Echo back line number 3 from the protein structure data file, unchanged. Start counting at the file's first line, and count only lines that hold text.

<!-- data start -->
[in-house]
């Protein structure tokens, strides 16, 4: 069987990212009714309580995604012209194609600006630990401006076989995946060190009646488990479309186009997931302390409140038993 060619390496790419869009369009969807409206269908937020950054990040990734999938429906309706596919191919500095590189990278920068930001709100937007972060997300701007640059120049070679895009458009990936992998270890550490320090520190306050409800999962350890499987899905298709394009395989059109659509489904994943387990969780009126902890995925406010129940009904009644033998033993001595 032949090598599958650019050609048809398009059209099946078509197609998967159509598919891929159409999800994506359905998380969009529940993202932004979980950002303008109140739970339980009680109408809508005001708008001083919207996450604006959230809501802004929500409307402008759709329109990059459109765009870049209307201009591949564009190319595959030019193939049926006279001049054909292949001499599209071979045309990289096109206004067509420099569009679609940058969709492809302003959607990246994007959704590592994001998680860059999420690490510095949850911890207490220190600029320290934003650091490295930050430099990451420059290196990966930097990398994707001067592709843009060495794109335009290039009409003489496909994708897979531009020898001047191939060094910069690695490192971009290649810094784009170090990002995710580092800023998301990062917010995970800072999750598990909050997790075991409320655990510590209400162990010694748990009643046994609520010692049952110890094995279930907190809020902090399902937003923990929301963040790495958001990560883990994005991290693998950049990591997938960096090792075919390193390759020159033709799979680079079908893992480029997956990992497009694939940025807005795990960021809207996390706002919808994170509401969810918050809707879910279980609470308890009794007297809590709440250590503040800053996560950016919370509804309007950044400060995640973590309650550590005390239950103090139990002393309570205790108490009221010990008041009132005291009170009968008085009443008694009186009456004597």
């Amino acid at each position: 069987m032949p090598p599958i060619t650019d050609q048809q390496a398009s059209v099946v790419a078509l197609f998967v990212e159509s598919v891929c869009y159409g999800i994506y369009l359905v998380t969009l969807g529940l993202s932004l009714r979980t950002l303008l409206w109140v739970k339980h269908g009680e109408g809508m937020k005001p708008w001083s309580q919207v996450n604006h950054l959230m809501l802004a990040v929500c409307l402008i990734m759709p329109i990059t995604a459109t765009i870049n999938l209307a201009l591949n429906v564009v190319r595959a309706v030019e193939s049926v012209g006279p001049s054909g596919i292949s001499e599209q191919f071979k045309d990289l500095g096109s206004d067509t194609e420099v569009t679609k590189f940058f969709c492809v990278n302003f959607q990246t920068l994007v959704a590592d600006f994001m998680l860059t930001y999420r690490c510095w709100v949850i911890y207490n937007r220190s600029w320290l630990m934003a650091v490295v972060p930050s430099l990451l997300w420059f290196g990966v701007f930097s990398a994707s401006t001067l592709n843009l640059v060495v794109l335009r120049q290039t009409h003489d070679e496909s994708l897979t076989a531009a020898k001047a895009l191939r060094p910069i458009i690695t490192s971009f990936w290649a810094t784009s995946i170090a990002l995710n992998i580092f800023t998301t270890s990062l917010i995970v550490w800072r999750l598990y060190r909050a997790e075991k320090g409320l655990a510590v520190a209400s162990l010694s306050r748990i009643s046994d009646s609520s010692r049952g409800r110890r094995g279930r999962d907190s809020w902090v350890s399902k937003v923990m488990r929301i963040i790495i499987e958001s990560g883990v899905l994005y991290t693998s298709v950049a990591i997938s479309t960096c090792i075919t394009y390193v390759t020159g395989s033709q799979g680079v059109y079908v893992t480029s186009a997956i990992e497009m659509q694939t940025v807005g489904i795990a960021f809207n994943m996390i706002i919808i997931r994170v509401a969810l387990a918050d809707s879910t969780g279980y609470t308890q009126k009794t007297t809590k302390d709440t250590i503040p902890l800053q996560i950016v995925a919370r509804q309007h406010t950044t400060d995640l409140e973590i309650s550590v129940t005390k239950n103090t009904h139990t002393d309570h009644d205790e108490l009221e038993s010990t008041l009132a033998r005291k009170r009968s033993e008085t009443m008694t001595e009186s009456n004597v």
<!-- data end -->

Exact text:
């Amino acid at each position: 069987m032949p090598p599958i060619t650019d050609q048809q390496a398009s059209v099946v790419a078509l197609f998967v990212e159509s598919v891929c869009y159409g999800i994506y369009l359905v998380t969009l969807g529940l993202s932004l009714r979980t950002l303008l409206w109140v739970k339980h269908g009680e109408g809508m937020k005001p708008w001083s309580q919207v996450n604006h950054l959230m809501l802004a990040v929500c409307l402008i990734m759709p329109i990059t995604a459109t765009i870049n999938l209307a201009l591949n429906v564009v190319r595959a309706v030019e193939s049926v012209g006279p001049s054909g596919i292949s001499e599209q191919f071979k045309d990289l500095g096109s206004d067509t194609e420099v569009t679609k590189f940058f969709c492809v990278n302003f959607q990246t920068l994007v959704a590592d600006f994001m998680l860059t930001y999420r690490c510095w709100v949850i911890y207490n937007r220190s600029w320290l630990m934003a650091v490295v972060p930050s430099l990451l997300w420059f290196g990966v701007f930097s990398a994707s401006t001067l592709n843009l640059v060495v794109l335009r120049q290039t009409h003489d070679e496909s994708l897979t076989a531009a020898k001047a895009l191939r060094p910069i458009i690695t490192s971009f990936w290649a810094t784009s995946i170090a990002l995710n992998i580092f800023t998301t270890s990062l917010i995970v550490w800072r999750l598990y060190r909050a997790e075991k320090g409320l655990a510590v520190a209400s162990l010694s306050r748990i009643s046994d009646s609520s010692r049952g409800r110890r094995g279930r999962d907190s809020w902090v350890s399902k937003v923990m488990r929301i963040i790495i499987e958001s990560g883990v899905l994005y991290t693998s298709v950049a990591i997938s479309t960096c090792i075919t394009y390193v390759t020159g395989s033709q799979g680079v059109y079908v893992t480029s186009a997956i990992e497009m659509q694939t940025v807005g489904i795990a960021f809207n994943m996390i706002i919808i997931r994170v509401a969810l387990a918050d809707s879910t969780g279980y609470t308890q009126k009794t007297t809590k302390d709440t250590i503040p902890l800053q996560i950016v995925a919370r509804q309007h406010t950044t400060d995640l409140e973590i309650s550590v129940t005390k239950n103090t009904h139990t002393d309570h009644d205790e108490l009221e038993s010990t008041l009132a033998r005291k009170r009968s033993e008085t009443m008694t001595e009186s009456n004597v």